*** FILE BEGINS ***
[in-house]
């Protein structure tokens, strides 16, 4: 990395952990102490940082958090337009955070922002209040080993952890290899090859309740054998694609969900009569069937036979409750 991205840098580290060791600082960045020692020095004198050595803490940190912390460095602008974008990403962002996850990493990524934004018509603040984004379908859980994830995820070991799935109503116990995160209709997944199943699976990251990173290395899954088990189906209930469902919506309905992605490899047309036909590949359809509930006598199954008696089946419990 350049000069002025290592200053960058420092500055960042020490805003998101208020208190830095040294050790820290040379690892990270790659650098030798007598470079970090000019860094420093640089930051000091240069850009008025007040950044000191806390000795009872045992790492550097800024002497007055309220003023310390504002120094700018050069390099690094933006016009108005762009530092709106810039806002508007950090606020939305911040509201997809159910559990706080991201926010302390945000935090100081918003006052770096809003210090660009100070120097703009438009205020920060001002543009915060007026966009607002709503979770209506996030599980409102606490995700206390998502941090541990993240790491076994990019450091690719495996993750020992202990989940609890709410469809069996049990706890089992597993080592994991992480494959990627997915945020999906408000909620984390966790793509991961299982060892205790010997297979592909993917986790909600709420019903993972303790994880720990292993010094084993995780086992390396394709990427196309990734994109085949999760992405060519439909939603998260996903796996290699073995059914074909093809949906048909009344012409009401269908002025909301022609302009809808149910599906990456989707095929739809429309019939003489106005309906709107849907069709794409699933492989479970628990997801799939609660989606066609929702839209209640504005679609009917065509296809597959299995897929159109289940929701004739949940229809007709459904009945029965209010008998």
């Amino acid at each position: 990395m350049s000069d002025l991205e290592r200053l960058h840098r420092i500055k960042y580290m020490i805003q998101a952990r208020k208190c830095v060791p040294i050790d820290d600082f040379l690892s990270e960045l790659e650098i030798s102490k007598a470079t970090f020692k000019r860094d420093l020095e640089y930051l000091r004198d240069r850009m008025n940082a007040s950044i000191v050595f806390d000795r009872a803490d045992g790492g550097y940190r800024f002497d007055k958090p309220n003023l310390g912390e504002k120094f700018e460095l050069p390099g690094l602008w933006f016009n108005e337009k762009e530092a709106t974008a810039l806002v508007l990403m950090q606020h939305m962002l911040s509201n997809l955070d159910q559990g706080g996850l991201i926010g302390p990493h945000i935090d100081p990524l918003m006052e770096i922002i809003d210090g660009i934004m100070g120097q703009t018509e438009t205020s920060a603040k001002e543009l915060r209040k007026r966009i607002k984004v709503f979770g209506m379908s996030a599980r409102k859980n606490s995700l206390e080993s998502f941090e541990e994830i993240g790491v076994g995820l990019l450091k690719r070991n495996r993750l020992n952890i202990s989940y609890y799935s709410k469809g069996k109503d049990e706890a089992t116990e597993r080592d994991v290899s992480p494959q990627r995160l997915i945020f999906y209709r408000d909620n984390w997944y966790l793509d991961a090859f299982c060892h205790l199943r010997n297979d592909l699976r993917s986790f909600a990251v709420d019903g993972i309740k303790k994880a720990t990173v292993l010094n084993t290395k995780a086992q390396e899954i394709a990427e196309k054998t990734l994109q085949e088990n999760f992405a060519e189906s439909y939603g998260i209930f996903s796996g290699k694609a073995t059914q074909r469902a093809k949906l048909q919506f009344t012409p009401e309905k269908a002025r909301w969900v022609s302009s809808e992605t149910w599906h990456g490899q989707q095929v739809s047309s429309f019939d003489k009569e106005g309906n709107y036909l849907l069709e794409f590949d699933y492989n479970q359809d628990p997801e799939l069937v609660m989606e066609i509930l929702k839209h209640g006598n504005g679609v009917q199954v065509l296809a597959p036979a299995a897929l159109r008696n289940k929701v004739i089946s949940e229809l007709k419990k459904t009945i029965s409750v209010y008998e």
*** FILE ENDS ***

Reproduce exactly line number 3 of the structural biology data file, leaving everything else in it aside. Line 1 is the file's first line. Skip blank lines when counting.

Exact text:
């Amino acid at each position: 990395m350049s000069d002025l991205e290592r200053l960058h840098r420092i500055k960042y580290m020490i805003q998101a952990r208020k208190c830095v060791p040294i050790d820290d600082f040379l690892s990270e960045l790659e650098i030798s102490k007598a470079t970090f020692k000019r860094d420093l020095e640089y930051l000091r004198d240069r850009m008025n940082a007040s950044i000191v050595f806390d000795r009872a803490d045992g790492g550097y940190r800024f002497d007055k958090p309220n003023l310390g912390e504002k120094f700018e460095l050069p390099g690094l602008w933006f016009n108005e337009k762009e530092a709106t974008a810039l806002v508007l990403m950090q606020h939305m962002l911040s509201n997809l955070d159910q559990g706080g996850l991201i926010g302390p990493h945000i935090d100081p990524l918003m006052e770096i922002i809003d210090g660009i934004m100070g120097q703009t018509e438009t205020s920060a603040k001002e543009l915060r209040k007026r966009i607002k984004v709503f979770g209506m379908s996030a599980r409102k859980n606490s995700l206390e080993s998502f941090e541990e994830i993240g790491v076994g995820l990019l450091k690719r070991n495996r993750l020992n952890i202990s989940y609890y799935s709410k469809g069996k109503d049990e706890a089992t116990e597993r080592d994991v290899s992480p494959q990627r995160l997915i945020f999906y209709r408000d909620n984390w997944y966790l793509d991961a090859f299982c060892h205790l199943r010997n297979d592909l699976r993917s986790f909600a990251v709420d019903g993972i309740k303790k994880a720990t990173v292993l010094n084993t290395k995780a086992q390396e899954i394709a990427e196309k054998t990734l994109q085949e088990n999760f992405a060519e189906s439909y939603g998260i209930f996903s796996g290699k694609a073995t059914q074909r469902a093809k949906l048909q919506f009344t012409p009401e309905k269908a002025r909301w969900v022609s302009s809808e992605t149910w599906h990456g490899q989707q095929v739809s047309s429309f019939d003489k009569e106005g309906n709107y036909l849907l069709e794409f590949d699933y492989n479970q359809d628990p997801e799939l069937v609660m989606e066609i509930l929702k839209h209640g006598n504005g679609v009917q199954v065509l296809a597959p036979a299995a897929l159109r008696n289940k929701v004739i089946s949940e229809l007709k419990k459904t009945i029965s409750v209010y008998e």